The Librarian of Basra
Susan Notes: Jeanette Winter has written & illustrated an extraordinary book, The Librarian of Basra: A True Story from Iraq. She was inspired by the story below in the NY Times.
Alia’s story gave me a much-needed sense of optimism during this dark period of war. I think of the phrase “pessimism of the intellect, and the optimism of the will” (Antonio Gramsci, 1891-1937). With so much destruction all around her, and no help from either side in this war, Alia had the will to defy her surroundings and act with remarkable courage. The optimism of the human spirit, even in inhuman conditions, is a wonderful inspiration.
Basra's Chief Librarian Spirited Away Priceless Volumes to Safety Before Iraq Library Fire
July 27, 2003
BASRA - Ms Alia Muhammad Baker's house is full of books. There are books in stacks, books in the cupboards, books bundled into flour sacks like lumpy aid rations. Books fill an old refrigerator. Pull aside a window curtain, and there is no view, just more books.
There are English books, Arabic books and a Spanish-language Quran. There are manuscripts, some hundreds of years old, on the finer points of Arabic grammar and the art of telling time. There is a biography of the Prophet Muammad from about 1300. All told, Ms Baker says, the books number about 30,000. And then there are the periodicals.
These books are fugitives, and Ms Baker, a 50-year-old librarian in stout shoes, is the engineer of their underground railroad. As the British forces stormed Basra in early April, she spirited the volumes out of the city's Central Library, over a 2.1m-high wall, to the back room of a restaurant and then later into trucks to carry them to her home. Even friends and library employees were enlisted as caretakers for troves of the books.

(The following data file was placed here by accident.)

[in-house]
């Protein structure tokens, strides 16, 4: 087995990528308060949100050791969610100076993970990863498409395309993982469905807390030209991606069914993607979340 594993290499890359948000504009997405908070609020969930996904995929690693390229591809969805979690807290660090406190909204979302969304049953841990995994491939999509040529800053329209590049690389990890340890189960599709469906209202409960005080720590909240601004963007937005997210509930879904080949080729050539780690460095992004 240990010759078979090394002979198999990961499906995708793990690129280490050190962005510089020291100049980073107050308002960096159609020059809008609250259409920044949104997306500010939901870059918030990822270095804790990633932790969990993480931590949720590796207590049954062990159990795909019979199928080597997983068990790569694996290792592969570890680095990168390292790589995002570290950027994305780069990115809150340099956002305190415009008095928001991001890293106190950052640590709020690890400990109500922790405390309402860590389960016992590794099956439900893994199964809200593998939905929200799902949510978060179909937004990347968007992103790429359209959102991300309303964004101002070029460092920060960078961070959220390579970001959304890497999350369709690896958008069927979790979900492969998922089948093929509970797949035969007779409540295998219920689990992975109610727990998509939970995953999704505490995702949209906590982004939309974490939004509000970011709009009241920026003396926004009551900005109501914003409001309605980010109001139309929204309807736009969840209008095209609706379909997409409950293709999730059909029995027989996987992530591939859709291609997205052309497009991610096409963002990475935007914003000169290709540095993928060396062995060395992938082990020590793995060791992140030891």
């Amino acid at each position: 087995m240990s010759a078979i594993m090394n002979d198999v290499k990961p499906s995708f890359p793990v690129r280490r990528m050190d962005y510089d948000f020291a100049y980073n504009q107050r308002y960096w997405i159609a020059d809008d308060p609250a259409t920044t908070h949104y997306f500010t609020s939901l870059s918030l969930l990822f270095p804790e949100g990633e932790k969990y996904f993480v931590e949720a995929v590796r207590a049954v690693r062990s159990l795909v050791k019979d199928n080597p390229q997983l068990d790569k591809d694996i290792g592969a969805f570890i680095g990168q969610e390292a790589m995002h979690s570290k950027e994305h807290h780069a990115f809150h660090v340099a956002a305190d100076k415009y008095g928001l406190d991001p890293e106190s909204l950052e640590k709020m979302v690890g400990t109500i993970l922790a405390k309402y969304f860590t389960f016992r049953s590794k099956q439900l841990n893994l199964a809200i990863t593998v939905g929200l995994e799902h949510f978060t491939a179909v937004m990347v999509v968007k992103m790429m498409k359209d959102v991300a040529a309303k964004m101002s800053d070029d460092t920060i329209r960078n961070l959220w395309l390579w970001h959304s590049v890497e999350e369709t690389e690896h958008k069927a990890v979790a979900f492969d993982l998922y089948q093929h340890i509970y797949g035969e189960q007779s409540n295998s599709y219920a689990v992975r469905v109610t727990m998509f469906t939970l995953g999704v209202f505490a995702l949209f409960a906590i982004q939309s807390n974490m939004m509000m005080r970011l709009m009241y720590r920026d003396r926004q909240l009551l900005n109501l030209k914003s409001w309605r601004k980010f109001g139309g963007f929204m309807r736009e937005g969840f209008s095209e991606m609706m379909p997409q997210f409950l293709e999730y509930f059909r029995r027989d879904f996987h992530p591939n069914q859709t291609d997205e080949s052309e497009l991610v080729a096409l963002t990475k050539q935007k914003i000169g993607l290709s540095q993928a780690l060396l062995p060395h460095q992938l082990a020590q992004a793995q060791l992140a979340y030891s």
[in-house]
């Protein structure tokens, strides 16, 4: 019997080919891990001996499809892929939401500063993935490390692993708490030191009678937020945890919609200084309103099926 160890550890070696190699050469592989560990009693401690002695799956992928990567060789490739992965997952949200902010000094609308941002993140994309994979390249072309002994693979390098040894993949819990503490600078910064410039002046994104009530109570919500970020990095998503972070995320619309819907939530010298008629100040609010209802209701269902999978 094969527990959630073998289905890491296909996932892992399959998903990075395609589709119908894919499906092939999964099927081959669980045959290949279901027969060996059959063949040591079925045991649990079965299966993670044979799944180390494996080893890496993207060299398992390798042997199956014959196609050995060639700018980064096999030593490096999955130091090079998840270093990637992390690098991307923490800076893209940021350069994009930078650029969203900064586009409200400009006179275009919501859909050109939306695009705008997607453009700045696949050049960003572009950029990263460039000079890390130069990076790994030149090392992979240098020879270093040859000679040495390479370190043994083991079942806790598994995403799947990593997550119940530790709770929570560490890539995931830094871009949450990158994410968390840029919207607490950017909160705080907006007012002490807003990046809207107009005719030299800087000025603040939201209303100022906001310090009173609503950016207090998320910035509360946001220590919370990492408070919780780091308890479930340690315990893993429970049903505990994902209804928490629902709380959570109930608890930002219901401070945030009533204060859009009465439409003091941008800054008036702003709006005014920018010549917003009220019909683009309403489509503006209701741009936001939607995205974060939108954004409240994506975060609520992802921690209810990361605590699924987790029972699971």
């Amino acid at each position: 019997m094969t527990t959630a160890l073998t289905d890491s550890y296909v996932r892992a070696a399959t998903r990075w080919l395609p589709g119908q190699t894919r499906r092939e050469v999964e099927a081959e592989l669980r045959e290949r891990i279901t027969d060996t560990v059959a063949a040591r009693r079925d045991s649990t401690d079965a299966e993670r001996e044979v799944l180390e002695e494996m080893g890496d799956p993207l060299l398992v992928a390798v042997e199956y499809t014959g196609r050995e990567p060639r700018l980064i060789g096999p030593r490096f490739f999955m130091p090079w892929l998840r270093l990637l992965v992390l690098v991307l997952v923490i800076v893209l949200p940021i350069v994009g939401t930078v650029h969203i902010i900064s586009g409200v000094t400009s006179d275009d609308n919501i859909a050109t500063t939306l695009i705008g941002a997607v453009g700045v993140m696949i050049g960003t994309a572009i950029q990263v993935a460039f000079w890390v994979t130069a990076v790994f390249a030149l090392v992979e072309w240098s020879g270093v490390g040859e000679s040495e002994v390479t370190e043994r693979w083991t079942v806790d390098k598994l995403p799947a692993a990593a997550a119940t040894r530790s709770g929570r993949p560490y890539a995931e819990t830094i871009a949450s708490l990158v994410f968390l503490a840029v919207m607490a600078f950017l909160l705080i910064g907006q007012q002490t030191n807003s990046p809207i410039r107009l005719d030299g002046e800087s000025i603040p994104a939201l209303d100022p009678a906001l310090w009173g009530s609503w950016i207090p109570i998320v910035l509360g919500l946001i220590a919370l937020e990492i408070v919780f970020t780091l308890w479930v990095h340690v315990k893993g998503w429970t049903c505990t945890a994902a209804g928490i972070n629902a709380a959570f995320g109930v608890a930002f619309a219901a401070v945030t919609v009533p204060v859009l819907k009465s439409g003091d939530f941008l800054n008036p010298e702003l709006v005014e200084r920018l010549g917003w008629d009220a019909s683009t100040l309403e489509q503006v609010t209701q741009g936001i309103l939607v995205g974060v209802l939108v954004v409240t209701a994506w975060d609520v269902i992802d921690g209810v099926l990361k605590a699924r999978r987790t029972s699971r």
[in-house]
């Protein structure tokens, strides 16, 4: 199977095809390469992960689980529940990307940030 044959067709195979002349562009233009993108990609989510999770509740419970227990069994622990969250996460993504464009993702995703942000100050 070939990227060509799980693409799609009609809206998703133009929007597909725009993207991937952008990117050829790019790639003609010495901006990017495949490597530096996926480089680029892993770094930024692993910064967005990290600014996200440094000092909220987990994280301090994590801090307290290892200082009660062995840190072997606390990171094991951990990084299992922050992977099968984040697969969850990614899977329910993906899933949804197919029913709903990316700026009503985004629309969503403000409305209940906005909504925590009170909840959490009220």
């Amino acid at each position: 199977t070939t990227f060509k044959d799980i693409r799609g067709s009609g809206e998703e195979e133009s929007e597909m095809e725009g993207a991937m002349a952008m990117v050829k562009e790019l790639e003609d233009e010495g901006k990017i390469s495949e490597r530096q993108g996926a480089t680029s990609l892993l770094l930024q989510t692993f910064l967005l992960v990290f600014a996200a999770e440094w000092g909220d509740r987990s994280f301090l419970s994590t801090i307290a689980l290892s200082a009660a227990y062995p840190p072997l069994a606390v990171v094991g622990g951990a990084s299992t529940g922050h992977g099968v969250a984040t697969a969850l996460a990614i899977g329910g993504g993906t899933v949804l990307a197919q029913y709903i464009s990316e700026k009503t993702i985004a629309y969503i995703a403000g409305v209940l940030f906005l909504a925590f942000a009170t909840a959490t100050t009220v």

The books constitute about 70 per cent - all that there was time to save - of the library's collection. Nine days later, the library building was gutted in a mysterious fire.
The survival of the books is all the more remarkable because in Baghdad, looters left both the National Library and a government building containing thousands of illuminated Qurans in smouldering ruins. Even some manuscripts taken from the Basra library to be studied in Baghdad were destroyed.
Despite what was saved, Ms Baker, Basra's chief librarian for 14 years, mourns what was left behind.
'It was like a battle when the books got burned,' she said. I imagined that those books, those history and culture and philosophy books, were crying, 'Why, why, why?'
Before the war began, Ms Baker had requested permission from Basra's governor to move the books to safety but he refused without giving an explanation.
Ms Baker, however, was not easily deterred. Although the library did not allow lending, over the years, she often slipped books into the hands of readers and sent them home.
'In the Quran, the first thing God said to Muhammad was 'Read',' she said.
Under her guidance, the library became a salon where doctors, lawyers, professors and artists met each afternoon. 'My office wasn't a room for dignitaries,' she said. 'It was a room for gatherings.'
As soon as the war started, government offices were moved into the library, a modern assemblage of tall cubes. An anti-aircraft gun was placed on the roof.
Ms Baker and others said this was part of a calculated plan by the government, which assumed that the library would be spared bombing, or if not, the bombing would generate ill will against the allied forces.